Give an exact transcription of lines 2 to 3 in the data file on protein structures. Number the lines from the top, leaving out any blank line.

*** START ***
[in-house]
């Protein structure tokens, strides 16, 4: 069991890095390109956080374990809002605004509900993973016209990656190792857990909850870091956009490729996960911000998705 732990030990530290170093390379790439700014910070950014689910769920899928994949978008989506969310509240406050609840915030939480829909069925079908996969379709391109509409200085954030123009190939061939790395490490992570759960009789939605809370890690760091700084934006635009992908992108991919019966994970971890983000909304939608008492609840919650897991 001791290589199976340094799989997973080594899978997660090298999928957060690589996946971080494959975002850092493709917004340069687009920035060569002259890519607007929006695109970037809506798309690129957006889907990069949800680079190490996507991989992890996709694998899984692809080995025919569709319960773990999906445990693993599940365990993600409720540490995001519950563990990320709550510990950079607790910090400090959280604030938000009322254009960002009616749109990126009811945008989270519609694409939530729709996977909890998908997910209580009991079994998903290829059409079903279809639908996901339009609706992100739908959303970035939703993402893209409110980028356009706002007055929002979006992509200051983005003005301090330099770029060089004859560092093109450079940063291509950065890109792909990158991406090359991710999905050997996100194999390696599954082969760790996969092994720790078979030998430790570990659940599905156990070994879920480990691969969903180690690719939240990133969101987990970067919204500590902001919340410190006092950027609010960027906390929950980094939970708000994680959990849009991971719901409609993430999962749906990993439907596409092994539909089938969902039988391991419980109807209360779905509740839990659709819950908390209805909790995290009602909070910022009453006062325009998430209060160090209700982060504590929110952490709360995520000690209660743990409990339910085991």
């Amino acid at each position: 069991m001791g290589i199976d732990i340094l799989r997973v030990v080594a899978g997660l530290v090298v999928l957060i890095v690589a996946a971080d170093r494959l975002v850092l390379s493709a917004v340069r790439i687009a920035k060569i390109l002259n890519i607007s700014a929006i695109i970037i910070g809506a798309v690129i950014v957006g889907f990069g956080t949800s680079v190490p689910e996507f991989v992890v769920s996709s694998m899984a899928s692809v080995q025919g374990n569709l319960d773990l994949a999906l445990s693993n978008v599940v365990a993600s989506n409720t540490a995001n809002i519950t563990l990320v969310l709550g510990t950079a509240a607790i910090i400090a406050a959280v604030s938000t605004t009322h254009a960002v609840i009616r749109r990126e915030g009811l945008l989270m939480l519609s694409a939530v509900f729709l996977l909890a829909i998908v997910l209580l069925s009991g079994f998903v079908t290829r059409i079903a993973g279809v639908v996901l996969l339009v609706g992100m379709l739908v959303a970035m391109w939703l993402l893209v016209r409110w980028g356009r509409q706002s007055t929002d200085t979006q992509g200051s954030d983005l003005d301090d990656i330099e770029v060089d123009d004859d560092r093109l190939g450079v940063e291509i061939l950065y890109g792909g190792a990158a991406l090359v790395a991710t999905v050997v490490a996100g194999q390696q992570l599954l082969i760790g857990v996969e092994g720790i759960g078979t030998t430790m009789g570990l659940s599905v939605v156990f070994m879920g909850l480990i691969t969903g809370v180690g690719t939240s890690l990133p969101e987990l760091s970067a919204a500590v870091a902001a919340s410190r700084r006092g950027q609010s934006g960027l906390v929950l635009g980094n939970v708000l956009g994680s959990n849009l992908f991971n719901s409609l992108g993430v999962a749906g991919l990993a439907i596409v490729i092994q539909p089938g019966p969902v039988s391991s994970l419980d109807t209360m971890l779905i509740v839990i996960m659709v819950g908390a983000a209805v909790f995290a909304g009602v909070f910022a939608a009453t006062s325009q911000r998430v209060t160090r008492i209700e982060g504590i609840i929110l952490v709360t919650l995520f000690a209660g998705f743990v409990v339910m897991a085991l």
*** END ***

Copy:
């Protein structure tokens, strides 16, 4: 069991890095390109956080374990809002605004509900993973016209990656190792857990909850870091956009490729996960911000998705 732990030990530290170093390379790439700014910070950014689910769920899928994949978008989506969310509240406050609840915030939480829909069925079908996969379709391109509409200085954030123009190939061939790395490490992570759960009789939605809370890690760091700084934006635009992908992108991919019966994970971890983000909304939608008492609840919650897991 001791290589199976340094799989997973080594899978997660090298999928957060690589996946971080494959975002850092493709917004340069687009920035060569002259890519607007929006695109970037809506798309690129957006889907990069949800680079190490996507991989992890996709694998899984692809080995025919569709319960773990999906445990693993599940365990993600409720540490995001519950563990990320709550510990950079607790910090400090959280604030938000009322254009960002009616749109990126009811945008989270519609694409939530729709996977909890998908997910209580009991079994998903290829059409079903279809639908996901339009609706992100739908959303970035939703993402893209409110980028356009706002007055929002979006992509200051983005003005301090330099770029060089004859560092093109450079940063291509950065890109792909990158991406090359991710999905050997996100194999390696599954082969760790996969092994720790078979030998430790570990659940599905156990070994879920480990691969969903180690690719939240990133969101987990970067919204500590902001919340410190006092950027609010960027906390929950980094939970708000994680959990849009991971719901409609993430999962749906990993439907596409092994539909089938969902039988391991419980109807209360779905509740839990659709819950908390209805909790995290009602909070910022009453006062325009998430209060160090209700982060504590929110952490709360995520000690209660743990409990339910085991």
């Amino acid at each position: 069991m001791g290589i199976d732990i340094l799989r997973v030990v080594a899978g997660l530290v090298v999928l957060i890095v690589a996946a971080d170093r494959l975002v850092l390379s493709a917004v340069r790439i687009a920035k060569i390109l002259n890519i607007s700014a929006i695109i970037i910070g809506a798309v690129i950014v957006g889907f990069g956080t949800s680079v190490p689910e996507f991989v992890v769920s996709s694998m899984a899928s692809v080995q025919g374990n569709l319960d773990l994949a999906l445990s693993n978008v599940v365990a993600s989506n409720t540490a995001n809002i519950t563990l990320v969310l709550g510990t950079a509240a607790i910090i400090a406050a959280v604030s938000t605004t009322h254009a960002v609840i009616r749109r990126e915030g009811l945008l989270m939480l519609s694409a939530v509900f729709l996977l909890a829909i998908v997910l209580l069925s009991g079994f998903v079908t290829r059409i079903a993973g279809v639908v996901l996969l339009v609706g992100m379709l739908v959303a970035m391109w939703l993402l893209v016209r409110w980028g356009r509409q706002s007055t929002d200085t979006q992509g200051s954030d983005l003005d301090d990656i330099e770029v060089d123009d004859d560092r093109l190939g450079v940063e291509i061939l950065y890109g792909g190792a990158a991406l090359v790395a991710t999905v050997v490490a996100g194999q390696q992570l599954l082969i760790g857990v996969e092994g720790i759960g078979t030998t430790m009789g570990l659940s599905v939605v156990f070994m879920g909850l480990i691969t969903g809370v180690g690719t939240s890690l990133p969101e987990l760091s970067a919204a500590v870091a902001a919340s410190r700084r006092g950027q609010s934006g960027l906390v929950l635009g980094n939970v708000l956009g994680s959990n849009l992908f991971n719901s409609l992108g993430v999962a749906g991919l990993a439907i596409v490729i092994q539909p089938g019966p969902v039988s391991s994970l419980d109807t209360m971890l779905i509740v839990i996960m659709v819950g908390a983000a209805v909790f995290a909304g009602v909070f910022a939608a009453t006062s325009q911000r998430v209060t160090r008492i209700e982060g504590i609840i929110l952490v709360t919650l995520f000690a209660g998705f743990v409990v339910m897991a085991l």